George Parker Bidder

While on the subject of Ravensbury, this articles is reprinted from an edition 7 years ago, and still delivers the story of a remarkable man, as well as the place he called home.

A Glimpse of the Past

Jumped from a burning mill.

Under the date January 8th, 1777, "The Universal Magazine" for January, published the following account of a fire at a Wandsworth mill, in it's "Historical Chronicle" column:-

"Wednesday afternoon, about 5 o'clock, a fire broke out in the corn mill of Mr. Bell, at the bottom of the Willow-walk, Wandsworth, which destroyed the mill and part of the dwellinghouse and furniture, before it was extinguished. A gentleman who was there on a visit jumped out of a window to avoid the flames, dislocated his neck, and died instantly."

This report shows briefly and vividly that the fire was a serious one. The name of the visitor is not given, but it was probably Silas Nicholls, aged.46, who, the parish records tell us, was buried on January 12th, 1777, four days after the fire.

"For four weeks in November/December 1995 visitors to Merton Civic Centre and then Mitcham Library, were able to see an exhibition about the life and career of George Parker Bidder.

This great man of the 19th century had a special connection with the Wandle. Born in 1806 in Moretonhampstead in Devon as the son of a stonemason, Bidder as a young child showed evidence of extraordinary mathematical ability. His father began to exhibit the boy as a prodigy who could perform in his head any calculation he was challenged with, and as 'The Calculating Boy' he became known throughout the country.

Unlike some exceptionally gifted children Bidder's abilities did not burn out, and he was fortunate in finding friends and patrons who enabled him to receive formal education. He went on to become one of the great engineers of his day, ranking with Rennie, Brunel and the Stephensons. In fact, Robert Stephenson and he were close friends and professional partners.

Bidder built railways and docks throughout Britain, and was involved in the construction of London's sewers. His skill and experience also led to much work abroad, especially Scandinavia, and he was consulting engineer for projects in India. In 1860 he was elected 10th President of the Institution of Civil Engineers, and it was in January of the following year that he took the chair to listen to Frederick Braithwaite's paper 'On the Rise and Fall of the River Wandle; its Springs, Tributaries, and Pollution'. This famous account of the river had a special interest for Bidder for, as he commented at the time, he lived nearby, and owned the lease of the Ravensbury Mill.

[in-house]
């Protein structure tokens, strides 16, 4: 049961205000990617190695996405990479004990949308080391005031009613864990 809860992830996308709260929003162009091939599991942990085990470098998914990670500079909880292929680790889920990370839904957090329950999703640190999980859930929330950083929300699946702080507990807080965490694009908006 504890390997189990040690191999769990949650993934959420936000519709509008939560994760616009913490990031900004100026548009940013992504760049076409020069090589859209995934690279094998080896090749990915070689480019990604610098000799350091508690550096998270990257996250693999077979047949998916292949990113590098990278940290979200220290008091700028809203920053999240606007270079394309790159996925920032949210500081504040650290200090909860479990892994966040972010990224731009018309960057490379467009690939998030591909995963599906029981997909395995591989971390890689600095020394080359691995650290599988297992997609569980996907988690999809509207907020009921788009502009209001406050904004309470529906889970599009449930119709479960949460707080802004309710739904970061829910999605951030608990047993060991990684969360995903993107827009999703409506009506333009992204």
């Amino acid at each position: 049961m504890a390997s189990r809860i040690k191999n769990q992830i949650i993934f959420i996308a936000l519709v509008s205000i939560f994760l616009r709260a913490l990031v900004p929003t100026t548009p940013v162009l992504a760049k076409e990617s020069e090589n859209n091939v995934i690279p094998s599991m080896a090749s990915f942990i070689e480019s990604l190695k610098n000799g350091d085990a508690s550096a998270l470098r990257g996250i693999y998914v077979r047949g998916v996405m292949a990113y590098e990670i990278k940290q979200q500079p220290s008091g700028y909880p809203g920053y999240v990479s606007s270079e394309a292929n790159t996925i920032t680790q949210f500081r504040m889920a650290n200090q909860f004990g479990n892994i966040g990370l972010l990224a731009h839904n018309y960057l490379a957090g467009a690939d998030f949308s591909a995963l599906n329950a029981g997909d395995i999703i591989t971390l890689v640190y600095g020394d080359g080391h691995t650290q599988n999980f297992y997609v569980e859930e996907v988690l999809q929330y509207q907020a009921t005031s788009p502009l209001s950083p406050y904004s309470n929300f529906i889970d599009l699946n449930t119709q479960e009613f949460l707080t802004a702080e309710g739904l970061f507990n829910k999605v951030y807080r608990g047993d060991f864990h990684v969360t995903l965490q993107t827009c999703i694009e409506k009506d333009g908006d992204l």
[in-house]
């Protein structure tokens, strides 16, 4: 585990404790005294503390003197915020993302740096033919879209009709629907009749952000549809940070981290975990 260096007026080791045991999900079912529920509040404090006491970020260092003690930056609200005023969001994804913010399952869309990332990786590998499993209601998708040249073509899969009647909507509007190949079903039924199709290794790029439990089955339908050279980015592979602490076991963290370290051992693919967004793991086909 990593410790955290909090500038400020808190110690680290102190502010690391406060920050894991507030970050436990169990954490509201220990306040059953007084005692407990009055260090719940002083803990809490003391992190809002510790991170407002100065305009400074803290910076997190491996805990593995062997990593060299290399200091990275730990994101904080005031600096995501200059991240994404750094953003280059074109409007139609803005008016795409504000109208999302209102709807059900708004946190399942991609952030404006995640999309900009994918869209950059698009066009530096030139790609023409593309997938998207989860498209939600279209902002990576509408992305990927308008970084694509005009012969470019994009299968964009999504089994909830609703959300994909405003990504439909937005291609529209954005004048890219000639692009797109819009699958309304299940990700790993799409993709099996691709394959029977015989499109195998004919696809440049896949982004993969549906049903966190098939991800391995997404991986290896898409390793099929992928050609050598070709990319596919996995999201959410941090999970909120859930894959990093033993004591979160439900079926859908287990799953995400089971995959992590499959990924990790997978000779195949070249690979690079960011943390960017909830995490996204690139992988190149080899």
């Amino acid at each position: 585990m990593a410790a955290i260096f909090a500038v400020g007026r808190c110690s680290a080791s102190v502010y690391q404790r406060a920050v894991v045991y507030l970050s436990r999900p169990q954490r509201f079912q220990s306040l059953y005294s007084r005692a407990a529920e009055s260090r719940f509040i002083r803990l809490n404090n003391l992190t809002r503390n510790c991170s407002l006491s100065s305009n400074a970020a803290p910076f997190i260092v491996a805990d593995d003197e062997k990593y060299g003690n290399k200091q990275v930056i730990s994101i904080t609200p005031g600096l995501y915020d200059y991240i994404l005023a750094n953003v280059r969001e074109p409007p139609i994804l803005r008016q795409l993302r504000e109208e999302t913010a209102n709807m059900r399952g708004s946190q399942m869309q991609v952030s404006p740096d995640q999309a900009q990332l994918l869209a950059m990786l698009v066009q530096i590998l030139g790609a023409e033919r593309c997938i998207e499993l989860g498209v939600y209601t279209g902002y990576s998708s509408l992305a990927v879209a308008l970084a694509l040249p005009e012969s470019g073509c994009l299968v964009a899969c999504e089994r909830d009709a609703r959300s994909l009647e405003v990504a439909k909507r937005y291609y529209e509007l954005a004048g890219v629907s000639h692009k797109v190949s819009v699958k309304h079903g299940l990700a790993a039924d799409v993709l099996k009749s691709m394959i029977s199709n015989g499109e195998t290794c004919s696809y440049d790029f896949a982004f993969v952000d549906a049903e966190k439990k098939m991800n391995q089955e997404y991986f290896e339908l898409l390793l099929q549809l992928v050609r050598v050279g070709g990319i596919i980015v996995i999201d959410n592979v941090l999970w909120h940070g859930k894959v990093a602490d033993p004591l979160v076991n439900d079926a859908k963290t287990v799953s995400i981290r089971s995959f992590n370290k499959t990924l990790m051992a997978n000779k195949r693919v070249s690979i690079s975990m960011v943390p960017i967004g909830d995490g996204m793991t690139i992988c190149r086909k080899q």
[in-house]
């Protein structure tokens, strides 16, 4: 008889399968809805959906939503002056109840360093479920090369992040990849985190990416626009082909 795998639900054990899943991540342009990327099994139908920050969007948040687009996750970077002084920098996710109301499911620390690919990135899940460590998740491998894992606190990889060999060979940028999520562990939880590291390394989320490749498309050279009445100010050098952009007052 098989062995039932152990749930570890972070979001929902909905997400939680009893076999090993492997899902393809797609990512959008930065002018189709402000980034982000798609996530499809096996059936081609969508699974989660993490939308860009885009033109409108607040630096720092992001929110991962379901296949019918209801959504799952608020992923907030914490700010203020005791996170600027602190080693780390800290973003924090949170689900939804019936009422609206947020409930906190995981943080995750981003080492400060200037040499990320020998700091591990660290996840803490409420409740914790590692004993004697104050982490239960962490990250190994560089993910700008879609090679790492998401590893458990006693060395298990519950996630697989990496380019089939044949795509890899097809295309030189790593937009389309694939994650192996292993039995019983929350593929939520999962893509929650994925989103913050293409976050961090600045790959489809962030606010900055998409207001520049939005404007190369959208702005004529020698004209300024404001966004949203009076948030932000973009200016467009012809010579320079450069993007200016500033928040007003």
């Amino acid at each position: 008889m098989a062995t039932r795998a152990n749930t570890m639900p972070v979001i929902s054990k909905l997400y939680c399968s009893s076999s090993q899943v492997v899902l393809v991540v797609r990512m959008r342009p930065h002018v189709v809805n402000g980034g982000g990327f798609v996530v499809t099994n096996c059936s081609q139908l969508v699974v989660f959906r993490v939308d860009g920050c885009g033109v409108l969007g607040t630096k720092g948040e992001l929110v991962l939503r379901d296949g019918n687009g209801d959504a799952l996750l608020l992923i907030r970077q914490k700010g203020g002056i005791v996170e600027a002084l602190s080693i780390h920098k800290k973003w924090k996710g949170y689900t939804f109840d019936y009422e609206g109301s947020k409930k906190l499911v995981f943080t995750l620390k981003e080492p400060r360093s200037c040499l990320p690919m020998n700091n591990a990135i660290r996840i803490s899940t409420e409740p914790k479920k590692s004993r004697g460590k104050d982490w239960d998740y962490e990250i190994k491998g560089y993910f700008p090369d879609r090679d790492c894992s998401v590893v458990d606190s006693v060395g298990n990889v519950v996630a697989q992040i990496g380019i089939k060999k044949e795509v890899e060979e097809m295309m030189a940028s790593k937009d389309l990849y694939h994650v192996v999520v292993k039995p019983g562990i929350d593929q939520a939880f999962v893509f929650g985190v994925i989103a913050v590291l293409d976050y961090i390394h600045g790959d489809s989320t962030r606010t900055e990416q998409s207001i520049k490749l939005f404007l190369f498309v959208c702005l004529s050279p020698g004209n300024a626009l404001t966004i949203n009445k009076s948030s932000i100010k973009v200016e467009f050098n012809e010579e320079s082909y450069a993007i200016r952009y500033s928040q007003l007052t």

His home from 1846-64 was Mitcham Hall, which used to stand near Mitcham Station. He then had Ravensbury Park House built, in Morden, off Bishopsford Road. This became the home of his eldest son, G P Bidder QC, when Bidder Senior retired to Dartmouth in Devon, where in 1878 he died in a house he had re-named Ravensbury.

Mr E F Clark, a great-great grandson of Bidder and an engineer himself, helped two members of Moretonhampstead Historical Society to assemble the exhibition to mark the 75th anniversary of the Newcomen Society. It was displayed at Moretonhampstead and Dartmouth (Newcomen's birthplace) before being shown here.

Fortunately the family has kept many of Bidder's letters, documents and photographs, and together with newspaper cuttings and pictures from the Illustrated London News, most of his life and much of his work was covered. There was a portrait and a poster from his years as 'the Calculating Boy', letters from the young engineer determined to improve his handwriting and cut down his swearing (!) travel documents and technical notes from the middle years, and later glimpses of Bidder as president and family patriarch.

E F Clark's 1983 biography of his ancestor, 'The Calculating Boy', is in the local Wandsworth library and is still in print. The book can be purchased from KSL Publications, Ballards, Knotting Green, Bedford MK44 1AA. It is in hardback, 544 pages, price 21, including postage and packing. Judith Goodman"

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